Democracy was a huge risk at best
Published 9:27 am Tuesday, July 5, 2005
Two hundred twenty-nine years ago, in the colonial city of Philadelphia, Penn., a group of patriots and opponents of the English monarchy – indeed, a group of founding fathers – came together to assert that the American colonies were declaring their independence from King George III and forming a new, united nation.
One year ago, the men and women of Iraq regained national sovereignty after nearly three decades of oppression and terror at the hands of one of the 20th century's most ruthless dictators.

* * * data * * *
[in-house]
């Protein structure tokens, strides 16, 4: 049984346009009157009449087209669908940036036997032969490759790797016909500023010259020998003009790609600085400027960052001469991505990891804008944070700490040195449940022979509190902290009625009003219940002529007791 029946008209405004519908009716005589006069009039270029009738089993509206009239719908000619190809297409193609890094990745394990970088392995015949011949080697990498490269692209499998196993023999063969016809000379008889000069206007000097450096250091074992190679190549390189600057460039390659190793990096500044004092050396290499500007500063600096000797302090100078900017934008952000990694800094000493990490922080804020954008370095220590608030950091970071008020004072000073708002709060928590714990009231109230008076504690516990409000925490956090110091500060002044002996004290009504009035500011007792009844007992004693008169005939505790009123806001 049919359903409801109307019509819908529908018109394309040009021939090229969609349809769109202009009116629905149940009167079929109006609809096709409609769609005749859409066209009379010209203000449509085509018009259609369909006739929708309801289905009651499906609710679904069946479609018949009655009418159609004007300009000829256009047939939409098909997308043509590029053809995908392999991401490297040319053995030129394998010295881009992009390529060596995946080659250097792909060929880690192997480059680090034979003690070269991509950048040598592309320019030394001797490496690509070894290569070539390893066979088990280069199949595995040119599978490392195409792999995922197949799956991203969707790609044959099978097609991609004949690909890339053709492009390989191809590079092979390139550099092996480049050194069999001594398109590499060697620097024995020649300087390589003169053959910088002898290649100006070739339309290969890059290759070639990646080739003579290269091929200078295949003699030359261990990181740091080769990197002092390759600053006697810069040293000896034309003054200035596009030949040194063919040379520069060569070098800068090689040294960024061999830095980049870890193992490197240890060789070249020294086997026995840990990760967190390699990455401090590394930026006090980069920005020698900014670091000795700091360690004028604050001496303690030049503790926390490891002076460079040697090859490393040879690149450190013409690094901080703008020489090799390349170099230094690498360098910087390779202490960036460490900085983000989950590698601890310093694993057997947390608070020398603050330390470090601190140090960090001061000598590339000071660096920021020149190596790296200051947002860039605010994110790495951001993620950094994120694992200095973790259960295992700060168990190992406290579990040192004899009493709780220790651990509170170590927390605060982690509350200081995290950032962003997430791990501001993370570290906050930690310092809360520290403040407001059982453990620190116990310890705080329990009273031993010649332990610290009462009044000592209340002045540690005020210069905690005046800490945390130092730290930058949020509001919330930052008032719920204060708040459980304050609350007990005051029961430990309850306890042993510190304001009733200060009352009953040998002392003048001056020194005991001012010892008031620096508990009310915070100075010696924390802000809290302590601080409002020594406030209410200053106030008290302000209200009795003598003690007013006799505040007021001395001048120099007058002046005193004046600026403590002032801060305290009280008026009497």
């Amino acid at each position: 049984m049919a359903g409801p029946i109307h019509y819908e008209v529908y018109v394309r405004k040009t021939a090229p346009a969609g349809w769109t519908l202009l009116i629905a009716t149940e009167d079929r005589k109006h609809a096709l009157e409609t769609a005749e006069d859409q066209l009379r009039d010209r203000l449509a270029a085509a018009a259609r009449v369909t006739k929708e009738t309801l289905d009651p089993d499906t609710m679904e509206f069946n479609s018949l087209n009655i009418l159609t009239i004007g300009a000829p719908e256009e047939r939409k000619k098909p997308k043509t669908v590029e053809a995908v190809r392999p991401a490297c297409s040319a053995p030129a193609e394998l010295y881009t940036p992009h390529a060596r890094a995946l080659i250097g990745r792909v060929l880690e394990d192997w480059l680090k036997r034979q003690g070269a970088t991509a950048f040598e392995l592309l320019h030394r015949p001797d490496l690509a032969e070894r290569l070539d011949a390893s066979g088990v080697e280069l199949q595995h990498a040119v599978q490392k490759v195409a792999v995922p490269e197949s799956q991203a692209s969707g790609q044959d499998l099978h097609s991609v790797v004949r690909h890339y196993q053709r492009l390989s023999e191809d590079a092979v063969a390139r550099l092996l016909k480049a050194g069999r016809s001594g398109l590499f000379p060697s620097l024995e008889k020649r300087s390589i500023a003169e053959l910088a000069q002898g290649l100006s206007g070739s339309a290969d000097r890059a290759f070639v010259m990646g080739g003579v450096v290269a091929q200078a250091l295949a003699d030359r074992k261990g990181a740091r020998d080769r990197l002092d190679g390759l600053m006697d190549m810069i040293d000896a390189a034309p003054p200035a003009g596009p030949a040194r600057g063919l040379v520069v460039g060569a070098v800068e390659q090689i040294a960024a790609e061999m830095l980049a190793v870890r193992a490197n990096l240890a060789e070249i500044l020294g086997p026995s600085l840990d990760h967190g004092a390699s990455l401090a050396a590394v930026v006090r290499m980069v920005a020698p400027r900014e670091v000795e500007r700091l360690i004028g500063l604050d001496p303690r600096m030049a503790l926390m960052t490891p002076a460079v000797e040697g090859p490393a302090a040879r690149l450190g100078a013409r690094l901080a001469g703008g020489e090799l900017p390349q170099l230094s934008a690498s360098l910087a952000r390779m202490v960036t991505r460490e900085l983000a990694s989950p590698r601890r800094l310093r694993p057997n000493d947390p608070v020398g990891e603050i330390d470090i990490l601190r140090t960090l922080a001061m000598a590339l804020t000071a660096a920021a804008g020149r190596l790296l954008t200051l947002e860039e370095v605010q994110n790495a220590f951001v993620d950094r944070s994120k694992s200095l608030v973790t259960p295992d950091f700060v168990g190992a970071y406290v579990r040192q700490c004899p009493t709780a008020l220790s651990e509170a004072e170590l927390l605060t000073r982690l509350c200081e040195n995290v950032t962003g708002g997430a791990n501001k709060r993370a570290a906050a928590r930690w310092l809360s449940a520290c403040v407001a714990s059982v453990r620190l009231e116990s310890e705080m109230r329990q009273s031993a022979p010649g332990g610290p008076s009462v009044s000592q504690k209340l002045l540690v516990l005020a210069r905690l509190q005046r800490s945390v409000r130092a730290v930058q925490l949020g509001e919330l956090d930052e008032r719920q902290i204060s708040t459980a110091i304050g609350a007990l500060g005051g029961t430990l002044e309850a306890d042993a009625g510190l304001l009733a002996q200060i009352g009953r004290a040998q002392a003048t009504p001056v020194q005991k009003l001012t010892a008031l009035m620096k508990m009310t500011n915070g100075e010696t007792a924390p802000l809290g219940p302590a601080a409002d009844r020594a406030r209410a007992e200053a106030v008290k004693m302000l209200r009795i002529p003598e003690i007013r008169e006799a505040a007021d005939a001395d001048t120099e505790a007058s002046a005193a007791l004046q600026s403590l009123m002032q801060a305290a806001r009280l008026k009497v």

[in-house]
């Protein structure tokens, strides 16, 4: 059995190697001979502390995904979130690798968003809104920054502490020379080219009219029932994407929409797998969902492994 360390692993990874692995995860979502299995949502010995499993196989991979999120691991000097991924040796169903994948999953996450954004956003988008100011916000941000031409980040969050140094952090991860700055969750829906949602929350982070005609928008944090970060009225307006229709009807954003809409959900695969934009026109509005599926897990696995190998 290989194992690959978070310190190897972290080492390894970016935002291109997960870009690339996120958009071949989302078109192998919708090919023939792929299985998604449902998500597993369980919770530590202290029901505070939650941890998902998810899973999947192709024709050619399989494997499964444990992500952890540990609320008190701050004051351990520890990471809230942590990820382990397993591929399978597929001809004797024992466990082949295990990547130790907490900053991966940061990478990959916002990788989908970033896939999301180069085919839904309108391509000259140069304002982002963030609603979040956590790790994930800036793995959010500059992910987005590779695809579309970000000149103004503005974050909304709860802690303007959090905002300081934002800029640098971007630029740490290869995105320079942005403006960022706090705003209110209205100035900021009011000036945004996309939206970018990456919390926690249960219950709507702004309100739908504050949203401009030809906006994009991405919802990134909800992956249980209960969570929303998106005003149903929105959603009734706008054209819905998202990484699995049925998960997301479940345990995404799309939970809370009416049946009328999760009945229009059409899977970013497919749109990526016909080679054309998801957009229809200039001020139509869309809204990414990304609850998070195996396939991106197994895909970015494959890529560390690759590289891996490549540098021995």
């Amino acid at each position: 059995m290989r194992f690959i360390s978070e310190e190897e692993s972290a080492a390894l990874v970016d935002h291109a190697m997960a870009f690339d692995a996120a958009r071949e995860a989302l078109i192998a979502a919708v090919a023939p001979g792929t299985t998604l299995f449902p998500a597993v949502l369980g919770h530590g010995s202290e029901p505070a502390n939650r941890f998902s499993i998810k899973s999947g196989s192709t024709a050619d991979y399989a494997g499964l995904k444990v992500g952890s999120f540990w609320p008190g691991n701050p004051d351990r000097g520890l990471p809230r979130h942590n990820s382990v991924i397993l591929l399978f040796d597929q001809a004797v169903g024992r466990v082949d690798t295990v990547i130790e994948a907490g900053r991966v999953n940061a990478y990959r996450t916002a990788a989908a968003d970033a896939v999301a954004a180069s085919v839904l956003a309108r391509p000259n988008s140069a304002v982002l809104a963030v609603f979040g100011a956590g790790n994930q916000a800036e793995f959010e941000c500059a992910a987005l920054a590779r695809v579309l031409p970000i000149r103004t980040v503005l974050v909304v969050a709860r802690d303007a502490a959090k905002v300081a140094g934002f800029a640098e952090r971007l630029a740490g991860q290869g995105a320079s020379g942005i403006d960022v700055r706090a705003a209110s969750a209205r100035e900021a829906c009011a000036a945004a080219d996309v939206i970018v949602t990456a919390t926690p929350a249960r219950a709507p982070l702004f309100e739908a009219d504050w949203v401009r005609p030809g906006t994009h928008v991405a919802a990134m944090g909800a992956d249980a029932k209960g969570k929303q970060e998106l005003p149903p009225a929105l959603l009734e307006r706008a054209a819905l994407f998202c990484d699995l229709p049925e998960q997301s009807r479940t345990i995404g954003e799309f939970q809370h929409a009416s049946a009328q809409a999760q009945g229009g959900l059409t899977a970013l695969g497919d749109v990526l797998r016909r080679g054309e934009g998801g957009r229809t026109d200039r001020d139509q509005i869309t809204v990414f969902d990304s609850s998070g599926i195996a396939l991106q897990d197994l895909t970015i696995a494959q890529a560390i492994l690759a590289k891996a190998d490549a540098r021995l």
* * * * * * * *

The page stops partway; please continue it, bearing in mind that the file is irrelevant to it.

Surprisingly, the confidence that either of these endeavors – separated by two centuries and thousands of miles – would succeed was very low. Here in this country, few believed that a new nation could be formed out of thirteen individual colonies which each had their own agenda. Likewise, many here in this country and around the world were pessimistic that the people of Iraq could move from a dictatorial style of government, establish independence, draft a constitution, and form a new government